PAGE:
A Long Road Traveled, a Clear Path Ahead
Graduating senior Ijala Wilson, 2016 President's Award for Leadership “Outstanding Senior” and winner of a SUNY Chancellor’s Award for Student Excellence. (Photo by Carlo de Jesus)
ALBANY, N.Y. (April 26, 2016) — It’s a lot farther than 158 miles from the South Bronx to the University at Albany.
“Growing up in an underserved, low-income community in the projects in the South Bronx, I was exposed to negative influences,” said Ijala Wilson, a 2016 President's Award for Leadership “Outstanding Senior,” and winner of the Chancellor’s Award for Student Excellence. She ticked off a short list of what most would expect: drugs, violence and crime.
“I decided to follow a path less taken — I chose to receive an education,” she said. “I knew this was the only way to escape my troubles and to help my mother and six younger siblings.”
To do that, Wilson became the first person in her immediate family to advance from high school to attend college. Graduate from college? Absolutely. But she had no plans to stop there.
“I am an ambitious young woman,” she said. At UAlbany, majoring in human biology, Wilson pointed toward someday becoming a primary care physician. The steps she took were numerous and required hard work: Dean’s List every semester, Presidential Honor Society, Chi Alpha Epsilon National Honor Society, and Phi Delta Epsilon International Medical Fraternity.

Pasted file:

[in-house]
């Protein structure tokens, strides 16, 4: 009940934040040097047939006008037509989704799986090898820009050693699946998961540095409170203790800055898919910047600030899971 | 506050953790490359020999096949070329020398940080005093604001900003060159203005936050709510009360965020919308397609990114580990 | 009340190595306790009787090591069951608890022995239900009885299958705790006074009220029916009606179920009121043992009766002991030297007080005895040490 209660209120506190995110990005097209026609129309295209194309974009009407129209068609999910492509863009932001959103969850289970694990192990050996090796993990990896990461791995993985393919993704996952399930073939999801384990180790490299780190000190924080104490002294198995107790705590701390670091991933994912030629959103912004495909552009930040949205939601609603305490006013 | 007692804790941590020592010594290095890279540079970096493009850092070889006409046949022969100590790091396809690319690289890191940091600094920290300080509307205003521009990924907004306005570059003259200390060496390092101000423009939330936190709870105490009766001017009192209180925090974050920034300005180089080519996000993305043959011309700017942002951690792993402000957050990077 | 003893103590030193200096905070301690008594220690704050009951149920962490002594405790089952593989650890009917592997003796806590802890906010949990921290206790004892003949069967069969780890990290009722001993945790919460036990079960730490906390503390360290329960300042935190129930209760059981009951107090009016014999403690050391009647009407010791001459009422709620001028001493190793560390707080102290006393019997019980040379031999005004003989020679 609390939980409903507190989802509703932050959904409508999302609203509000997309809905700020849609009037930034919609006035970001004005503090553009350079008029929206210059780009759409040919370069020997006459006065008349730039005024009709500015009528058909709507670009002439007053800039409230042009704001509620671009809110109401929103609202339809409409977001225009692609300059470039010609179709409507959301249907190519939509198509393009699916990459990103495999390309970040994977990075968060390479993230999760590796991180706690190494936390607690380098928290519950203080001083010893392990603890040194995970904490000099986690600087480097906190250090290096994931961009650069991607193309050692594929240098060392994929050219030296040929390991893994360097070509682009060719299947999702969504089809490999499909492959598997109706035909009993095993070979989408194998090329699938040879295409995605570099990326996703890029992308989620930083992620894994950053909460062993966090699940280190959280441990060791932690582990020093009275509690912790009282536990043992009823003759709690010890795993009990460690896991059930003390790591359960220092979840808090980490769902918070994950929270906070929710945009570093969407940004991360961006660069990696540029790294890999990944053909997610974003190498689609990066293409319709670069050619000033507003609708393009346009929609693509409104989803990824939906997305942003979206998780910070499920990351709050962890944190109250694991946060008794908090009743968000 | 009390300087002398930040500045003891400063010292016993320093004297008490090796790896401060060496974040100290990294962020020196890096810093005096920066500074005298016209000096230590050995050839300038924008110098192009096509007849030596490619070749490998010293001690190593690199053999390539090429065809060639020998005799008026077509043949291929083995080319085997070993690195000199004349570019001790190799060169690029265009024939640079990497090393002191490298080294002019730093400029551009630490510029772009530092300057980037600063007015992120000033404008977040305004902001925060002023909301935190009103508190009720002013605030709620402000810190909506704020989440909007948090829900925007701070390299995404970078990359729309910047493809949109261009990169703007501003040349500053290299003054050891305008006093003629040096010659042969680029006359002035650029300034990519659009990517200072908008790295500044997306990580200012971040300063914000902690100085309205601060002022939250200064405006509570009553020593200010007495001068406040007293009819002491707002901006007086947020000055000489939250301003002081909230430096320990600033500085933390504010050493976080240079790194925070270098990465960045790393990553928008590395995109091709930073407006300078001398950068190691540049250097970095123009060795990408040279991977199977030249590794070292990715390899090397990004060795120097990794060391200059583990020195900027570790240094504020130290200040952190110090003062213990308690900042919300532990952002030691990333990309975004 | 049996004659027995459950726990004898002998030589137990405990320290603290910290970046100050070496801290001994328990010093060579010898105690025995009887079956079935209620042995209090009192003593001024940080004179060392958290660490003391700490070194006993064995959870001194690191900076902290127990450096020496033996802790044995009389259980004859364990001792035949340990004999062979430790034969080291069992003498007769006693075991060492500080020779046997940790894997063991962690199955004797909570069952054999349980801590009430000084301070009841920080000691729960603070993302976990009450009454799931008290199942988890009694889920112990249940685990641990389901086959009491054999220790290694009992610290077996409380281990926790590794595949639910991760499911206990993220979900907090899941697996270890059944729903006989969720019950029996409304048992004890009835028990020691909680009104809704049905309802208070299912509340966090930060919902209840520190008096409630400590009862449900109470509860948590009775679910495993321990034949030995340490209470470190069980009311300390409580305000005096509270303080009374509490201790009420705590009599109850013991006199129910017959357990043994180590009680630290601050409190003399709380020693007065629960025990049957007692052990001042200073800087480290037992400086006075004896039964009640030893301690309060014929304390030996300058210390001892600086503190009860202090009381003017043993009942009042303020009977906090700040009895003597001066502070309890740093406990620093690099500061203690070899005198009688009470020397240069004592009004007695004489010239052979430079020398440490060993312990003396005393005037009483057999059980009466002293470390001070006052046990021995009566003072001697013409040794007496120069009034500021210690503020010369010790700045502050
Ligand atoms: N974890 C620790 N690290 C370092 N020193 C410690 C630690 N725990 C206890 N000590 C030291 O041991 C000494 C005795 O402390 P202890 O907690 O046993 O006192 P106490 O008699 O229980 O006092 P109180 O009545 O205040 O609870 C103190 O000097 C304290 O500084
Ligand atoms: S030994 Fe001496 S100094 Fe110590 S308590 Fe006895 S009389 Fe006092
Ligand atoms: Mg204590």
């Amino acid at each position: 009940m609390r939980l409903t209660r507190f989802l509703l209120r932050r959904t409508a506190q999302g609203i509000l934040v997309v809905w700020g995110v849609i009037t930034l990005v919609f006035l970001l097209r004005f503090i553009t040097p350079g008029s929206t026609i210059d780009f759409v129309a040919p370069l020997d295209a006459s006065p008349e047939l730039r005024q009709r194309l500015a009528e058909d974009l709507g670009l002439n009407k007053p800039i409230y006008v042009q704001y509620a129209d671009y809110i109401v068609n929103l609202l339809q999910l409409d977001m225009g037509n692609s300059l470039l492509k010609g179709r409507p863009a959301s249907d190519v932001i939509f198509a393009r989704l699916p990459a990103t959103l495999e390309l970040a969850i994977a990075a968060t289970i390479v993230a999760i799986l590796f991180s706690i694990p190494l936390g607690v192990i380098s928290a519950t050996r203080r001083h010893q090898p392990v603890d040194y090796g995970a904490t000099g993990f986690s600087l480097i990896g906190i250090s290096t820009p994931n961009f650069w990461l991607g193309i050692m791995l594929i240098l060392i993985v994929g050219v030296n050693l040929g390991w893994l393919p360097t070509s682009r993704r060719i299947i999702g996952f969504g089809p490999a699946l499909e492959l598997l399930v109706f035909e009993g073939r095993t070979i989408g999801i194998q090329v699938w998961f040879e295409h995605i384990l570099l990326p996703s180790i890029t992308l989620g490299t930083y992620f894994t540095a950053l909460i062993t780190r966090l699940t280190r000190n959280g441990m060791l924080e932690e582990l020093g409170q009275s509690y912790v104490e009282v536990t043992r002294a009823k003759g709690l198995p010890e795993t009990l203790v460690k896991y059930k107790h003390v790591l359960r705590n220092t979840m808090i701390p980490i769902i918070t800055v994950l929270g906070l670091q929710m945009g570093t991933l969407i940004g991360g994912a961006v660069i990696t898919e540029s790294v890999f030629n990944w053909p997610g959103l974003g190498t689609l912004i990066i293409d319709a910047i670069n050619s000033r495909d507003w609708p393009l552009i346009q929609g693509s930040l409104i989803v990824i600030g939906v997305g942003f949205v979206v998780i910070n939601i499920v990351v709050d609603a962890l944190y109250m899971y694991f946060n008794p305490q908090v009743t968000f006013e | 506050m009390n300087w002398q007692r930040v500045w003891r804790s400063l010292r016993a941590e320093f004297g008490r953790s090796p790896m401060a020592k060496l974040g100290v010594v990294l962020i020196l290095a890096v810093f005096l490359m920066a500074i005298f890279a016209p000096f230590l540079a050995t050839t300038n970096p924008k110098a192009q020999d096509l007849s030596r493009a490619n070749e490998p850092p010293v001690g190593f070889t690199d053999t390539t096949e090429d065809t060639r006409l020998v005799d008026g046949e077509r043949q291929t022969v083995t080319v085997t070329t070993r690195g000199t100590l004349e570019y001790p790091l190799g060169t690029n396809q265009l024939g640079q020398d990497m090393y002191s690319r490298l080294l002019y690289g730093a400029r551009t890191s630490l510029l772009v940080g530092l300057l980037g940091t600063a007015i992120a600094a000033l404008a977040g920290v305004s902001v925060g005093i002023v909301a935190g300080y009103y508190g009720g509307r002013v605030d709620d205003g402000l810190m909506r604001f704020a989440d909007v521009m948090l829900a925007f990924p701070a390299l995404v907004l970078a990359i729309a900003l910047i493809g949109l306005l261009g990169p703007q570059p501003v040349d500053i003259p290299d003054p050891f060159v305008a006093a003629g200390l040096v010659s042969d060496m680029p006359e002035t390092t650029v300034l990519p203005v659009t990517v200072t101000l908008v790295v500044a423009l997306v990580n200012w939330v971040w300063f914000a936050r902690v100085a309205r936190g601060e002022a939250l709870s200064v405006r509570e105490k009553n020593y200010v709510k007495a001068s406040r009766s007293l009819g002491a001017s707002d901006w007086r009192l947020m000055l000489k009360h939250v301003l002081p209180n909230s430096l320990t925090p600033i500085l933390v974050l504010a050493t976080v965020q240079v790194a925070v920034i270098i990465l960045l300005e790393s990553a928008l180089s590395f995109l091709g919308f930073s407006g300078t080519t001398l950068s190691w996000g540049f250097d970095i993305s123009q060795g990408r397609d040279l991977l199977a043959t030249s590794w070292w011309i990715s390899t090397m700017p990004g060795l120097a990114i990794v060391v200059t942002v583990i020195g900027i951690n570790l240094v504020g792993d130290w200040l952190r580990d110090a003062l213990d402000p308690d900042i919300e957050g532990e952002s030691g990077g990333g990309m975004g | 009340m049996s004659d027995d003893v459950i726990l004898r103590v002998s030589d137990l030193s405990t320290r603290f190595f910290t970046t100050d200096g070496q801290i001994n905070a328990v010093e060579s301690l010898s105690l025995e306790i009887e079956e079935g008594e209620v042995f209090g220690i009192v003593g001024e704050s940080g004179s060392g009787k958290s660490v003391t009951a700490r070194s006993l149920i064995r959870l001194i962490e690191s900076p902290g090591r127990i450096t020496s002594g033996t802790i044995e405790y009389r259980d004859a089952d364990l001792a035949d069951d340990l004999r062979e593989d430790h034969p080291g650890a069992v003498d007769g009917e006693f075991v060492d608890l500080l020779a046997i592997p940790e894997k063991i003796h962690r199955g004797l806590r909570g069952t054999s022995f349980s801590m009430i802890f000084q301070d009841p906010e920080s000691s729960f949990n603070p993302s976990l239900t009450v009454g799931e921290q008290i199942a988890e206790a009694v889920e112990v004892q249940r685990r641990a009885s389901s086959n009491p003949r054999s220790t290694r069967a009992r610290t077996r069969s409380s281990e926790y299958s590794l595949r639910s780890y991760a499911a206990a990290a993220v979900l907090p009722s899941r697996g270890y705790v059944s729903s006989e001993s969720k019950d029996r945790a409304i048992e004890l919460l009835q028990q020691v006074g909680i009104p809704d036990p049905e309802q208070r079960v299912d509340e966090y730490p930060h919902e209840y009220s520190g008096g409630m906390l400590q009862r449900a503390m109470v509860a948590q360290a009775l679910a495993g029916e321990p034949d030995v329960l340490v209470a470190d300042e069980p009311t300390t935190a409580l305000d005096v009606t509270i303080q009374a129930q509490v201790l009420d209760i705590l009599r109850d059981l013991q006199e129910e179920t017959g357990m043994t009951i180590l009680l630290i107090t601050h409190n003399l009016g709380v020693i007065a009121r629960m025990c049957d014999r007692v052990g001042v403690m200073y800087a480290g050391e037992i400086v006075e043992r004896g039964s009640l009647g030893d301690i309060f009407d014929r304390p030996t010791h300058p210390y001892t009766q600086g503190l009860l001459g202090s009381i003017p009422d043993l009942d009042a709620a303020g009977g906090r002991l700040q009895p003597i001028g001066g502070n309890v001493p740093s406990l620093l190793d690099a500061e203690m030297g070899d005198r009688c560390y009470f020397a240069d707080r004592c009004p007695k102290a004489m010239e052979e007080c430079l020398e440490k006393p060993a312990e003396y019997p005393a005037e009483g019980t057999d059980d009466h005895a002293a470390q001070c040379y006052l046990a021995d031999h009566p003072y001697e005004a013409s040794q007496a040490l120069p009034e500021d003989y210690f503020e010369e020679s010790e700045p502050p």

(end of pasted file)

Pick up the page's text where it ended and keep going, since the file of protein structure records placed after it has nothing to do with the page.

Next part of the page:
She didn’t break with the school year. She spent six weeks in the summer of 2014 in the Summer Medical and Dental Education Program at Howard University's College of Medicine, then nine weeks in summer 2015 in Ethiopia, conducting public health research in Harvard University’s T.H Chan School of Public Health’s Multidisciplinary International Research Training Program. She co-authored a manuscript on her findings and presented them earlier this month at the New England Science Symposium, held at Harvard Medical School.
For all her successes, she knew her next steps after this May’s graduation would not be easy. “Since the end of my junior year I knew that I would have to take a ‘gap year’ before going to medical school,” said Wilson. “I didn’t quite exactly know what I wanted to do or could do with my time during this period. So, like always, I did some research.”
She came upon the Doctoral Diversity Program at the Johns Hopkins School of Medicine, which offers the opportunity to be mentored in research, develop professional skills and prepare for entry into medical school. “As soon as I found this program, I applied the next day,” she said, adding that she didn’t consider a next-best choice. “I was 100 percent looking forward to getting into the Johns Hopkins program,” she said. On April 19, she became one of five people accepted.
Graduating senior Ijala Wilson poses at Harvard Medical School, where earlier this month she presented the research she conducted in Ethiopia at the New England Science Symposium.
Sharing her Wealth
There is another side of Wilson beyond career aspirations. “I value giving back to the community and mentorship,” she said. Her time at UAlbany has revealed as much.